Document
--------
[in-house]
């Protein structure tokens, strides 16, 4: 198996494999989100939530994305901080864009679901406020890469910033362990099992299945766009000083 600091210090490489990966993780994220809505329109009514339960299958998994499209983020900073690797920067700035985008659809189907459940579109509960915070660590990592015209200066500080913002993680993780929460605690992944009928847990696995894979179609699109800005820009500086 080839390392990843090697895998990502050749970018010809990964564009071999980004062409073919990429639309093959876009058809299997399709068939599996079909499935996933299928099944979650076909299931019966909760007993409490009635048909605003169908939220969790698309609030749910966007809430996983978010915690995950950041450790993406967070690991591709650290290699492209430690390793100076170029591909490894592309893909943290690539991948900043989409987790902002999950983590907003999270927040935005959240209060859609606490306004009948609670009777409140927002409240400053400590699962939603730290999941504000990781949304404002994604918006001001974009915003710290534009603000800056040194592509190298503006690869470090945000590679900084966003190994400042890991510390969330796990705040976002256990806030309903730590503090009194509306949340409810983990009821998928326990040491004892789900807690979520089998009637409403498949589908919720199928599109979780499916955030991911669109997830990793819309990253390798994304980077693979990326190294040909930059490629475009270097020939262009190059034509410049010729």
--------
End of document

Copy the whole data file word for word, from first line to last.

[in-house]
């Protein structure tokens, strides 16, 4: 198996494999989100939530994305901080864009679901406020890469910033362990099992299945766009000083 600091210090490489990966993780994220809505329109009514339960299958998994499209983020900073690797920067700035985008659809189907459940579109509960915070660590990592015209200066500080913002993680993780929460605690992944009928847990696995894979179609699109800005820009500086 080839390392990843090697895998990502050749970018010809990964564009071999980004062409073919990429639309093959876009058809299997399709068939599996079909499935996933299928099944979650076909299931019966909760007993409490009635048909605003169908939220969790698309609030749910966007809430996983978010915690995950950041450790993406967070690991591709650290290699492209430690390793100076170029591909490894592309893909943290690539991948900043989409987790902002999950983590907003999270927040935005959240209060859609606490306004009948609670009777409140927002409240400053400590699962939603730290999941504000990781949304404002994604918006001001974009915003710290534009603000800056040194592509190298503006690869470090945000590679900084966003190994400042890991510390969330796990705040976002256990806030309903730590503090009194509306949340409810983990009821998928326990040491004892789900807690979520089998009637409403498949589908919720199928599109979780499916955030991911669109997830990793819309990253390798994304980077693979990326190294040909930059490629475009270097020939262009190059034509410049010729």